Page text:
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The Art House, Claremont Road, London, 1994 No M11 Road Protest.

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For 6 months in 1994 Claremont Road became the centre of the No M11 Road Protest. Down the to be demolished street, protesters barricaded empty houses, built tunnels, and weaved ariel rope walkways along the street, in an attempt to thwart the final clearance and destruction. It was one of the more locally popular road protests, famous for a lollipop lady leading residents into the building site to stop bulldozers, tea and sandwiches freely flowed, and a largely sympathetic police presence (2 policemen advised me to do my painting in the evening or they'd feel obliged to arrest me).

I read about the 'No M11 Road Protest' in the 'Guardian', and decided to go see if there was any scope for mural painting their. There was, but also a lot of artists. With Christine Binnae I helped organise the turning of a house to be flattened into an art gallery of works against wreckless road building by 20 artists.

The gallery became a welcoming space for visiters to the campaign and clean space for workshops in the otherwise heavily barricaded street. Security guards and police also visited the gallery and had the opportunity to gain greater insight into why protesters were protesting, therefore breaking down stereotyping, which is important in a confrontational type situation. The way the gallery became used seemed more important than the artworks themselves.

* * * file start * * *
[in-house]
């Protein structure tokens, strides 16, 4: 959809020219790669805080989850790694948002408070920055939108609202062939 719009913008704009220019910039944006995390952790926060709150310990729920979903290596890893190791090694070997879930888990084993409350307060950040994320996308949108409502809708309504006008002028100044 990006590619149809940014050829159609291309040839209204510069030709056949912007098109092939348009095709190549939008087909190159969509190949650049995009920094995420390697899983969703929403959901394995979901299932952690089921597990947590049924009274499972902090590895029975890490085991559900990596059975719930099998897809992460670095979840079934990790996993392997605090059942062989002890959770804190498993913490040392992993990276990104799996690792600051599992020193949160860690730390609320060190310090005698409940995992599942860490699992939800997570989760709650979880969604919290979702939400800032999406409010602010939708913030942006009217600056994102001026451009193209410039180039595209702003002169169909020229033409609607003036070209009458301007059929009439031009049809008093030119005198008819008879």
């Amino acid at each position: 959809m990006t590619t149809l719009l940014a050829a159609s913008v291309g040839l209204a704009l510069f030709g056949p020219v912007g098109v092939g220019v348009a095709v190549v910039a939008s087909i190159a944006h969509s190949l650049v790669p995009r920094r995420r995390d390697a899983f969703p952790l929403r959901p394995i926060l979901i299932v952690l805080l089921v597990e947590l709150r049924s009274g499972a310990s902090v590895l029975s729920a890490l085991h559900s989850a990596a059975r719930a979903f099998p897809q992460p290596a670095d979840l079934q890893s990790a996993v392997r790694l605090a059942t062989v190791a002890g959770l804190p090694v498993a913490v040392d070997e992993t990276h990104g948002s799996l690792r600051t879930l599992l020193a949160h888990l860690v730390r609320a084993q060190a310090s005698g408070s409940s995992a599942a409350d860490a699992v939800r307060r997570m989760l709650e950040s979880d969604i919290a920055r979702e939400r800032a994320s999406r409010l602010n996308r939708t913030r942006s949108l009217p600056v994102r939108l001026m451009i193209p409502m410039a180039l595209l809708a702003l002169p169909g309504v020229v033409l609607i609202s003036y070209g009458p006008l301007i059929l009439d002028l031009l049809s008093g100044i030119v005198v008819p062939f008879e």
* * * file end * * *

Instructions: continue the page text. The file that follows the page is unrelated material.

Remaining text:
The event went nicely and the results liked, so we organised a weekend of turning the road into an art park with artists and protesters. The entire road was decorated, filled with sculpture, and stages were built for bands, so it became a colourful backdrop for the final eviction and destruction, making the road a nicer place to live, and provided colourful scenery for media images.

Anonomous protesters also built a 100ft high scaffold tower, painted bright pink. It looked impressive, and took four days for security to manage to pull people out of. Amoung a series of publicity stunts they also occupied the roof of Transport Minister Macgregor's house one morning, raised a union Jill, and dropped a 30ft canvas painted with a road down the middle of the house.

'Undercurrents' alternative news company comprehensively videoed the Art House, eviction and series of publicity stunts. This and their other films of creative protest were shown at the Tate Modern's '10 Cities Exhibition', representing the creative prime of London in the 1990's displayed next to a Damion Hirst installation.

The Guardian newspaper also ran a 5 page picture story about the Art House on June 25, 1994.



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